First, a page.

Saturday, April 30, 2011

Courts and Courtesans

I once read that while Americans are citizens of a democracy, we work in dictatorships. The piece said that corporate boards used to vote much more than they do today. I think that some work in royal courts, and the number is going up. As economic inequality increases, the presidents who became dictators have become kings. Petty intrigue abounds.

The New Yorker, once the undisputed bastion of highbrow culture, mentions courtesans from time to time. They are celebrated in a way. Courtesans are smart, tend to invest wisely, and they're willing to do what it takes to rise to the top, as measured by consumption.

In the past, when history was framed by evolution, this would have been regarded as a great leap backward. Such behavior and royal courts were regarded as quaint relics of the past.

CEOs often replace leadership with cults of personality.

The first one to do this in recent history was Frank Lloyd Wright. On a visit to Taliesin West, I peered into a room that was nearly closed off. "That's Mr. Wright's dining room!" said a frightened voice.

"Mr. Wright is out of town."

The rejoinder remained in my head. I walked away from the dining room, and took my place with the tour group.

More recently, Jack Welch's cult of personality has kept going to the extent that he pays for it. As with many like him, he found something bigger than himself, and it was the company. He took GE to false heights, and its stock plummeted as soon as he left. As he ages, he fervently works to turn his biography into an orthodoxy to be carried forward to the less fortunate.

All of the above leads me to think about succession. While strong personalities with a vision can make for a climb to greatness, it is unlikely that there will be a younger person with similar ideas to take over. Consequently, leadership in non-democratic institutions usually falls on two types of people, neither of which is adequate for the job.

If press releases come out saying that the new leader will, "Provide a guiding hand of experience," and add that continuity will be provided, that means the company will be headed by its leading toady. The toady will attempt to build an orthodoxy around the predecessor, but it will collapse at the first crisis. Apparently, no one in management is aware of the old proverb, "Don't follow the wise man. Seek what he sought." The other type of successor is heralded by coverage from the outside about a power struggle. "A master of boardroom battles," is a phrase often used to describe this rising star. The knife-thrower will also build an orthodoxy, and it will be as useful as the one built by a toady.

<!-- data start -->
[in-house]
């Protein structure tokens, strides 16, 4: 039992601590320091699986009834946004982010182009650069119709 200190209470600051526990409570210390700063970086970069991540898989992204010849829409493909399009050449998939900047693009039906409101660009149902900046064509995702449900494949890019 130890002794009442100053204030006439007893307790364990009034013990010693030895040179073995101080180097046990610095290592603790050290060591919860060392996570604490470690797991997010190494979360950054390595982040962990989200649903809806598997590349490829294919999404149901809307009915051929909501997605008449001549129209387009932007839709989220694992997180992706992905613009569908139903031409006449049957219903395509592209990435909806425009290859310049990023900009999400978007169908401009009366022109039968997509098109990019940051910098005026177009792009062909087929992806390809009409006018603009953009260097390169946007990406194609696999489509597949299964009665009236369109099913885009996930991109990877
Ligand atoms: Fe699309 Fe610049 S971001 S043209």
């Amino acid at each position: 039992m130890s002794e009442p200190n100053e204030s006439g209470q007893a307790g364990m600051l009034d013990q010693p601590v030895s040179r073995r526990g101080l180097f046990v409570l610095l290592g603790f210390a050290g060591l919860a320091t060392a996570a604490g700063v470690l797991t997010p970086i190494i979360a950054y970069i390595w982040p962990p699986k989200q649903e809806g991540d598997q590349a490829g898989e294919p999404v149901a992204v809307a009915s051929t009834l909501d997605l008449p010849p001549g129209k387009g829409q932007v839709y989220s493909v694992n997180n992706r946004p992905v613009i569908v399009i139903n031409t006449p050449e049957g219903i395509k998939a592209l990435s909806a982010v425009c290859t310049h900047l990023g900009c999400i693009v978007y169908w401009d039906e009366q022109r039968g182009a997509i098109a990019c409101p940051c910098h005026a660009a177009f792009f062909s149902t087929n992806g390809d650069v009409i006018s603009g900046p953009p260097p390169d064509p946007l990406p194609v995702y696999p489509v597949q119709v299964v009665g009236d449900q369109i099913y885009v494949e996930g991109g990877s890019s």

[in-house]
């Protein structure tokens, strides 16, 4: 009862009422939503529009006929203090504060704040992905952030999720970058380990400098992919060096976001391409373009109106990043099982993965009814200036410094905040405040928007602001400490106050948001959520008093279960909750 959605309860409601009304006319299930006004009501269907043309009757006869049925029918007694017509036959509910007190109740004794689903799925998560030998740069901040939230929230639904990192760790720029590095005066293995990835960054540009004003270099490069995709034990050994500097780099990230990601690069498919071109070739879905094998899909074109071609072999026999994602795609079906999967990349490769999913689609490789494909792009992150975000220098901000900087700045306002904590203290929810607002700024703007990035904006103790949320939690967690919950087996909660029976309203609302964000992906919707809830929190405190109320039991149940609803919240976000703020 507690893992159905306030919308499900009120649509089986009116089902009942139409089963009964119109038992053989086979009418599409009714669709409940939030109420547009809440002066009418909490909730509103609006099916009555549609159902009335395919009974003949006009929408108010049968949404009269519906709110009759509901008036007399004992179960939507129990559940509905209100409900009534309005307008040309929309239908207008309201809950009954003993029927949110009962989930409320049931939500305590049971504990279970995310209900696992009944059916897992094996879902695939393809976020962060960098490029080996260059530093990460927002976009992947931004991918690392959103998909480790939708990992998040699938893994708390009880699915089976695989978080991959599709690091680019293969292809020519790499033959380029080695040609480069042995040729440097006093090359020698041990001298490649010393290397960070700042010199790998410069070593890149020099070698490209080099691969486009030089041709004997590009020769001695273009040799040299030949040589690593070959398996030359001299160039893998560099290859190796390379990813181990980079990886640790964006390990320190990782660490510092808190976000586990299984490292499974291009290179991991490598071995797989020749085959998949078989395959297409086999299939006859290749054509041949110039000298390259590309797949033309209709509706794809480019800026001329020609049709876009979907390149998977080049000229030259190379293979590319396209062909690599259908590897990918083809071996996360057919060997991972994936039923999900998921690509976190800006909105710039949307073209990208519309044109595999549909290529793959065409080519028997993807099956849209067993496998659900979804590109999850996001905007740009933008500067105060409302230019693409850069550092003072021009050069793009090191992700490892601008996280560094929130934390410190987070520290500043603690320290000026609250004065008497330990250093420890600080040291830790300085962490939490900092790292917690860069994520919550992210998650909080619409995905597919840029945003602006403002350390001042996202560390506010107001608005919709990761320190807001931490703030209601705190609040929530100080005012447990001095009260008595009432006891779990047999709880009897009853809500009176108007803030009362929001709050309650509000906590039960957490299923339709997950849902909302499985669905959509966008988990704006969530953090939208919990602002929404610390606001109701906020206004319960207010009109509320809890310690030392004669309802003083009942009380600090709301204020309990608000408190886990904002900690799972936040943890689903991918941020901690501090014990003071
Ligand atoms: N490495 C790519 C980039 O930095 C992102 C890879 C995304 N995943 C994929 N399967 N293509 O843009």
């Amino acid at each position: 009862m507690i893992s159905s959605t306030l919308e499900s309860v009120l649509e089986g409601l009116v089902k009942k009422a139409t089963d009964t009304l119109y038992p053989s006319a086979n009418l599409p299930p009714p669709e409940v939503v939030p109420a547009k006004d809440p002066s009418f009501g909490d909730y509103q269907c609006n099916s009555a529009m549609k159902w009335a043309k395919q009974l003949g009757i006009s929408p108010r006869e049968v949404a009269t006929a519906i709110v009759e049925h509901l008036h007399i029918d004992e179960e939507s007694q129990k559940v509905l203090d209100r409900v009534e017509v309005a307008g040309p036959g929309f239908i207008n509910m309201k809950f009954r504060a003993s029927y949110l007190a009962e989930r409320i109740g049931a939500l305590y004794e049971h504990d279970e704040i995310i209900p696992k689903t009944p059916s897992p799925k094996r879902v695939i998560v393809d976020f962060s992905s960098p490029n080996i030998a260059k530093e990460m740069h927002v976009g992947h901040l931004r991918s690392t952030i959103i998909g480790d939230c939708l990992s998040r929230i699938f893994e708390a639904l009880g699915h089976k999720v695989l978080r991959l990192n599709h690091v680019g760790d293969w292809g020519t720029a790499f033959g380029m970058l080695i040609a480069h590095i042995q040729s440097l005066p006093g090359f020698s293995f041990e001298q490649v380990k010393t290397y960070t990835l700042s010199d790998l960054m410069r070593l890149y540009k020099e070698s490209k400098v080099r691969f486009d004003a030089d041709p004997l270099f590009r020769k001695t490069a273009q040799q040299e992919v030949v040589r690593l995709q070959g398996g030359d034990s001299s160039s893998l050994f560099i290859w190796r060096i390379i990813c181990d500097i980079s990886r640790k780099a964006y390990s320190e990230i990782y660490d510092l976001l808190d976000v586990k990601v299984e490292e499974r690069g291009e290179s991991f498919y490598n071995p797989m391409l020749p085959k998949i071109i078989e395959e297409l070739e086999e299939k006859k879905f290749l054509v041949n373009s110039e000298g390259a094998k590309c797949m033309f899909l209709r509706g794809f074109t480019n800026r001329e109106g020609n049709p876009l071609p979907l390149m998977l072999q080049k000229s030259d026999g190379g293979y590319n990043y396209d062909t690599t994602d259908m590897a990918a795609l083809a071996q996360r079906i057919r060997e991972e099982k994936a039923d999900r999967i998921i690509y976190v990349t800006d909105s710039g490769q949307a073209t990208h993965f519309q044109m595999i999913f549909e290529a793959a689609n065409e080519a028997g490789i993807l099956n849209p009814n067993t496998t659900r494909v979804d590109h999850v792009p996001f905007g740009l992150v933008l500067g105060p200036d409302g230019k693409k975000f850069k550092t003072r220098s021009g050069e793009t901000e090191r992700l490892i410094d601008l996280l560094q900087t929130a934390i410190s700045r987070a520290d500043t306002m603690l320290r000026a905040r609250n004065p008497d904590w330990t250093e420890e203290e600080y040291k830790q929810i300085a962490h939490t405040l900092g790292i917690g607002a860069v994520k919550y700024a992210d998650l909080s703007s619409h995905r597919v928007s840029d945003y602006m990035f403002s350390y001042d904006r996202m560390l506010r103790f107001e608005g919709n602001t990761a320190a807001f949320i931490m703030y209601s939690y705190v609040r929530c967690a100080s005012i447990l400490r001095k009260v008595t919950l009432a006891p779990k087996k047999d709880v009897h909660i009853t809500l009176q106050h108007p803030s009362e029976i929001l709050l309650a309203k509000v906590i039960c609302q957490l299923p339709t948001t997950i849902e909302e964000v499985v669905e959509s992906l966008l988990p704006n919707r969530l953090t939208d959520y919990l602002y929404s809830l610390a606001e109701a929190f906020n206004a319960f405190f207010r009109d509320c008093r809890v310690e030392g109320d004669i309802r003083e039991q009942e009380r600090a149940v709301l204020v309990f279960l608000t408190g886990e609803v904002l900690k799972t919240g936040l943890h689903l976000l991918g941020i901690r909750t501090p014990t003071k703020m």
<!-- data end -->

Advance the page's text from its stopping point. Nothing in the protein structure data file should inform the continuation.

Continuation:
The toady and the knife-thrower have one thing in common. Both are sheltered by the structure their predecessor built. They are well adapted for life within their company, but they are entirely unaware of the outside world. Both usually exit with golden parachutes, leaving others to face their company's downfall.

Power is always claimed in the name of that which is bigger than oneself. If the health of companies were important to anyone, they would democratize.

Saturday, April 23, 2011

An Appreciation of Department Store Clerks

They were the arbiters of style. At the high end, they still are. They used to help everyone look good. They are the reason for the vintage clothing boom. The rise and fall of the department store corresponds with the decades in which everyone looked good. Before the 1920s, people either looked ragged or stiff. Since the early 70s, colors and cuts have gone to various extremes. As department stores rose to their high tide in the 1960s, it was often written that one couldn't tell who was a clerk and who was a company chairman.